Cross Project Linking Protocol

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While working on a large project with 25+ individual project schedules, I discovered some nuances within cross-project linking.  This may be common knowledge for some of you experienced project managers, but if I can save anyone the frustration that I incurred, then the following information is worth sharing.

First and most importantly, have one dedicated resource in charge of all cross-project tasks linking.  The old saying, “Too many hands in the pie…” was created for a very good reason.  If you do not incorporate the aforementioned standard, be prepared to deal with the following:

  • Cross-project tasks linked to files that have been archived, backed-up or copied. One task may be linked multiple times to the same task.  As the file ebbs and flows with changes in MS Project, the task name will remain the same, but the task ID number may change.  
  • Cross project tasks linked to unknown file path names.  This can occur from a project manager conducting the following tasks:
  1. Downloading their file to a thumb-drive and;
  2. Diligently taking their file home to “work from home” on a non-standardized application and;
  3. Uploading their file to a home computer and then making changes and links within their project and;
  4. The major fatal error…is re-uploading their file to the shared drive server at the workplace.  
Notice in the picture below that the same external tasks are linked several times. This particular multi-linking occurred when a file was uploaded to a different application, worked on and then re-uploaded to another server.  The file task name remained the same within the ghost tasks, but the file path names vary.   Some of the ghost tasks did not have a file path name attached to them.  Actually, there should only be one ghost task titled “Standard Transactions-C.”  Notice that the duration was listed differently within each external link.  Luckily, there was a good link to the server at the workplace which made it easier for the project scheduler to narrow out the bad links.

 

 

Believe it or not, this does happen more often than I wish to acknowledge.  Do not get me wrong, this creates job security for a project scheduler, but after a while ENOUGH IS ENOUGH!
Let us not forget about those savvy project managers that know just enough about MS Project to get their MS Project schedule files completely out of whack.  In this particular scenario, I had an IT Project Manager decide to link their tasks to another project file. What they failed to understand is that you cannot open one schedule and then another, highlight both tasks and link them!  Sure they will appear linked, but there will be no file path to follow between the two files.  An innocent person reviewing the file will have no idea which two files are linked.  The task names will appear as ghost tasks, but there will not be a file path.  When you are dealing with 25+ schedules, good luck locating the linked task when all you have to go on is a task name!  Better yet, maybe the task name was not built out detailed enough and it is a one liner…good luck!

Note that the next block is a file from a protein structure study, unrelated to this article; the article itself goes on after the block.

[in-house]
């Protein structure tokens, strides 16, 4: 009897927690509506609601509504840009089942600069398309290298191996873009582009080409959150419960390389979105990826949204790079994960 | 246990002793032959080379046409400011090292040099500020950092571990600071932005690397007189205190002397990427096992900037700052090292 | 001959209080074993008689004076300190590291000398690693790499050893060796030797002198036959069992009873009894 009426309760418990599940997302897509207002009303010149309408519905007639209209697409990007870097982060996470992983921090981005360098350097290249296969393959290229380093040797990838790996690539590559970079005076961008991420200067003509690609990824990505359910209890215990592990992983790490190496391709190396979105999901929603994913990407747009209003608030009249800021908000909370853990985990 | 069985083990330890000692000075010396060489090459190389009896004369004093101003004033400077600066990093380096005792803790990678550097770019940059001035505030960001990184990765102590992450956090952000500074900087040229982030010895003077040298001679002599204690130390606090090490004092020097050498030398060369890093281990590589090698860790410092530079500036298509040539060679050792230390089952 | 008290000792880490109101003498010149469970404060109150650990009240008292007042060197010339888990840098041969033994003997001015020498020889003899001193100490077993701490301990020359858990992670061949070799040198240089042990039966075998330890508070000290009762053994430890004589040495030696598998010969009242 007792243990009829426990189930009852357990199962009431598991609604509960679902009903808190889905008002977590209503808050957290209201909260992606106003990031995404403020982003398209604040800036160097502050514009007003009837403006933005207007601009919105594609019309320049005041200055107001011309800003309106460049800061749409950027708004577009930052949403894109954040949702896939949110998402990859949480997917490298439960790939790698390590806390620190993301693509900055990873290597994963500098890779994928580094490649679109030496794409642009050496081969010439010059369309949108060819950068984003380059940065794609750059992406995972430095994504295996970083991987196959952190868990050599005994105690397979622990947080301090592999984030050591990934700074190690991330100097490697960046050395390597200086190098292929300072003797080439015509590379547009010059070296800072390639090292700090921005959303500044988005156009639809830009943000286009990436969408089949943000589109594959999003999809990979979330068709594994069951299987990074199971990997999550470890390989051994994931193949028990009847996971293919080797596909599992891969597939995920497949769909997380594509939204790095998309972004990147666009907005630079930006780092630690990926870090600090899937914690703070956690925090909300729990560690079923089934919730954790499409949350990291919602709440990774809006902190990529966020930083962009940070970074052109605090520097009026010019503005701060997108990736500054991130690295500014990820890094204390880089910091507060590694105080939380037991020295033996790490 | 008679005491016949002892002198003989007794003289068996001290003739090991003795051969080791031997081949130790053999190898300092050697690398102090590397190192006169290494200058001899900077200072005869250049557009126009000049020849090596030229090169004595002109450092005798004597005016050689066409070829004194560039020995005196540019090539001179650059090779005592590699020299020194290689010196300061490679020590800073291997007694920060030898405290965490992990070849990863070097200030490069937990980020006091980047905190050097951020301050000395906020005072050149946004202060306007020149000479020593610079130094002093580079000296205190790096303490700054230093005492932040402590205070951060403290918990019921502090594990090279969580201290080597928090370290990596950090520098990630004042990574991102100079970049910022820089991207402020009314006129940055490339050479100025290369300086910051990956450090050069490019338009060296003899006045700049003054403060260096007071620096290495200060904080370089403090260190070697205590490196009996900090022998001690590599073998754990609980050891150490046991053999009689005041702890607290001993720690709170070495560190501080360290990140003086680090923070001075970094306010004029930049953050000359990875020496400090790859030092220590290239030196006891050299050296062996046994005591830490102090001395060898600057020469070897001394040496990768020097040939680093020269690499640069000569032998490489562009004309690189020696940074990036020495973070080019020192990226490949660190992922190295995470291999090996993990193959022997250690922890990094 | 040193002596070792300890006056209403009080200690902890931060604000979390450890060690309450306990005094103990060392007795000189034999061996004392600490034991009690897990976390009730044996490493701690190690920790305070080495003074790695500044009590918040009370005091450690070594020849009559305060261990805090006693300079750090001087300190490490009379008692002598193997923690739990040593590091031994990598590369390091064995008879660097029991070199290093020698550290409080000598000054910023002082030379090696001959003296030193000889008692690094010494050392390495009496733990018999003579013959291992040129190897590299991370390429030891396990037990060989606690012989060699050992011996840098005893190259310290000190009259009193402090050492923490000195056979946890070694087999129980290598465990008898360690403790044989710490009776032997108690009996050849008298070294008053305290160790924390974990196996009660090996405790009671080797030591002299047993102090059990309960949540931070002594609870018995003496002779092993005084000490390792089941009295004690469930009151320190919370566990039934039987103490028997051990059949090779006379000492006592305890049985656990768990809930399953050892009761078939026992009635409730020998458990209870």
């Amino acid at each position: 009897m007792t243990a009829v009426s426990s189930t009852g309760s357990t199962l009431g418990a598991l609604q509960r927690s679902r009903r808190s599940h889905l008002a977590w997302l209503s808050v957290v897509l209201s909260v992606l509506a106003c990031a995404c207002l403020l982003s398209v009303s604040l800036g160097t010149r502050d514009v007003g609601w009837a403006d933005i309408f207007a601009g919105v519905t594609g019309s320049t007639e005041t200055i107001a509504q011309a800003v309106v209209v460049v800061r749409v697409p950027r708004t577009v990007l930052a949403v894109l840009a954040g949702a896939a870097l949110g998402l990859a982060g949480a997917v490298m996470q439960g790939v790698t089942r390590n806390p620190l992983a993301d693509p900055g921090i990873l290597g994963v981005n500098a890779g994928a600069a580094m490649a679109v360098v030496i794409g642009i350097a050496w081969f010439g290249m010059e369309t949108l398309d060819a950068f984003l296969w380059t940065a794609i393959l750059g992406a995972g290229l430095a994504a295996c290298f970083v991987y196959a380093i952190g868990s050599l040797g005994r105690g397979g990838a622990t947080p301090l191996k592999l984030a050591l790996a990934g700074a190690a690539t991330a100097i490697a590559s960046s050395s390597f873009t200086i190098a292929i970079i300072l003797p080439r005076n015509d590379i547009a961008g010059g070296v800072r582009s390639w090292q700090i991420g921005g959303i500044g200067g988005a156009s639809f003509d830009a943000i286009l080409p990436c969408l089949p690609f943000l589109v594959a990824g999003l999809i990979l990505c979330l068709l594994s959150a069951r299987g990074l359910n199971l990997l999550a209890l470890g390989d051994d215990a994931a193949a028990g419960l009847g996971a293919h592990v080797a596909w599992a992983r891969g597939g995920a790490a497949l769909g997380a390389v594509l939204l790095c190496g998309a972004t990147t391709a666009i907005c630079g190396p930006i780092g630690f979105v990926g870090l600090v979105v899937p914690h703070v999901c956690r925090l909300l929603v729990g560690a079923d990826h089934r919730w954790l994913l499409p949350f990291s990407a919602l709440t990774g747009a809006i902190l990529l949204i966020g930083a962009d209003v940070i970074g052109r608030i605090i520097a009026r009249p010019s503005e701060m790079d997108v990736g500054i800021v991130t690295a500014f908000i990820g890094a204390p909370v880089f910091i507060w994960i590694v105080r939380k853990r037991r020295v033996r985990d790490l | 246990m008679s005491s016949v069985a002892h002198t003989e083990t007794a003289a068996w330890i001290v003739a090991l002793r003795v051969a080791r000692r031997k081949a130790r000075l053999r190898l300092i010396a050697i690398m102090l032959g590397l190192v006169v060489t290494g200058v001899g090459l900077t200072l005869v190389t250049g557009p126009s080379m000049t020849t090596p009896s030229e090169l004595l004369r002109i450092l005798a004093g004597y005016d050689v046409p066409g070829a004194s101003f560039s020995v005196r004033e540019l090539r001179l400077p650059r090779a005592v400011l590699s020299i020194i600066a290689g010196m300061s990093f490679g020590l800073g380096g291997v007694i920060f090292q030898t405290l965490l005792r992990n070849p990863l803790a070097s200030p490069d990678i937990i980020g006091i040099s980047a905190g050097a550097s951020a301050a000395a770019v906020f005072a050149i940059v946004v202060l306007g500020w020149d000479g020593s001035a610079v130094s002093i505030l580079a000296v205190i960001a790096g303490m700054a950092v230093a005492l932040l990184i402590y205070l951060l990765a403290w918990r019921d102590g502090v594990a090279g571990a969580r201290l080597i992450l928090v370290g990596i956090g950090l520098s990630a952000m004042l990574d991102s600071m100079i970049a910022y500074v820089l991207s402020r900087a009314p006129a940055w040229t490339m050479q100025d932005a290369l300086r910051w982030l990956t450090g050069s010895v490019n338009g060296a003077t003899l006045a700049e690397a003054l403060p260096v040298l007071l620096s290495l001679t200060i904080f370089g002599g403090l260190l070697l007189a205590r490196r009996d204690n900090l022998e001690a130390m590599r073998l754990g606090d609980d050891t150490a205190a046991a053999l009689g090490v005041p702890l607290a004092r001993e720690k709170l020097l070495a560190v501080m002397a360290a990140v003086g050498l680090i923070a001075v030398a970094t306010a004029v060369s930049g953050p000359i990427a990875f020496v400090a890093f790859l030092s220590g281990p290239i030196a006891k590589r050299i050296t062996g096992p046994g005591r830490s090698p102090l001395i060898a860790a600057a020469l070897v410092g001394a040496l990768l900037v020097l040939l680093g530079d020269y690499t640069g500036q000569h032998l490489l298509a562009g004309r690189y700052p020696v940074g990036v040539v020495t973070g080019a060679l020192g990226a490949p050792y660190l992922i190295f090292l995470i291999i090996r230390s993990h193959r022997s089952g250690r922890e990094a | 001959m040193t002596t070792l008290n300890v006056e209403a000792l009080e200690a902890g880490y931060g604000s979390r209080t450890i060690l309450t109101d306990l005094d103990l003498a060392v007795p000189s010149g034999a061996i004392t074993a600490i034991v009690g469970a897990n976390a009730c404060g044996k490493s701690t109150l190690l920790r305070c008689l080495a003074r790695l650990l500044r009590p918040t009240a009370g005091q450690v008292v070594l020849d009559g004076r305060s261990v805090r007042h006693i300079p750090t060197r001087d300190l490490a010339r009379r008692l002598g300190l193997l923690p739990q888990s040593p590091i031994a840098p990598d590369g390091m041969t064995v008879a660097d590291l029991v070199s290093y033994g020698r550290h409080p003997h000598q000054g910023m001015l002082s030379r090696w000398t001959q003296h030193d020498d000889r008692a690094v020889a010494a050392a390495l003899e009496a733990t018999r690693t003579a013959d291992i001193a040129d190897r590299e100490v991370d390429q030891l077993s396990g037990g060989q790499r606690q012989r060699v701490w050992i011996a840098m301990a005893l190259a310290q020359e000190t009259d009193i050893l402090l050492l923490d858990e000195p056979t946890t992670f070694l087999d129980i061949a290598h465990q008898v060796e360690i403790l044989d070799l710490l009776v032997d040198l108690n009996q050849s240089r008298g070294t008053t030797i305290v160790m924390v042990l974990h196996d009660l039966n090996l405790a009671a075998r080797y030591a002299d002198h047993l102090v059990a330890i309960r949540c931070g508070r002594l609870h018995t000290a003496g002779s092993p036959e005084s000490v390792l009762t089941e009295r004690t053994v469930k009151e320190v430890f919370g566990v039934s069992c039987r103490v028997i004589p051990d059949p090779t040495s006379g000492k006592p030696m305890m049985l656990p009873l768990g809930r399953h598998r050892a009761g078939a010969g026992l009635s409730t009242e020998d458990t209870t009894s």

Now that we have reviewed a few of the “don’t go there in cross-project task linking,” let us take a look at a few cross-project task linking best practices:
  • As stated above and worth re-stating, have one person responsible for all cross-project tasks linking.
  • When linking tasks from two separate files, practice the following steps:

1.      Make sure the two separate files are in a consolidated project plan or master project plan.

2.      Once the files have been placed into a consolidated project or master project, click on the task that will be an external predecessor.  Next, hold down the control button and click on the task that will be in the external successor.

3.      Click the link button  on your standard tool bar. The two tasks are now linked.   

4.      “Task relationships between project plans look similar to links between tasks within a project plan, except that external predecessor and successor tasks have gray task names and Gantt bars.  Such tasks are sometimes referred to as ghost tasks because they are not linked to tasks within the project plan, only to tasks in other project plans” (C. Chatfield and T. Johnson, 2007).

 

Now that you have been given a quick snippet of cross project linking, link away!  But remember to follow Cross Project Linking Protocol!

Chatfield, Carl and Johnson, Timothy (2007). Microsoft Office Project 207 Step by Step. Microsoft Press, Redmond, Washington.

Posted By: Mindy Ogles
Comments
  • Avatar
    Roop

    Hi,

    I have project crashing issues with few projects saved on Project server 2007 that have cross-project links.
    Although I applied the latest Feb CU, it did not help.
    Any ideas how to avoid crash..?

    Regards,

    Roop

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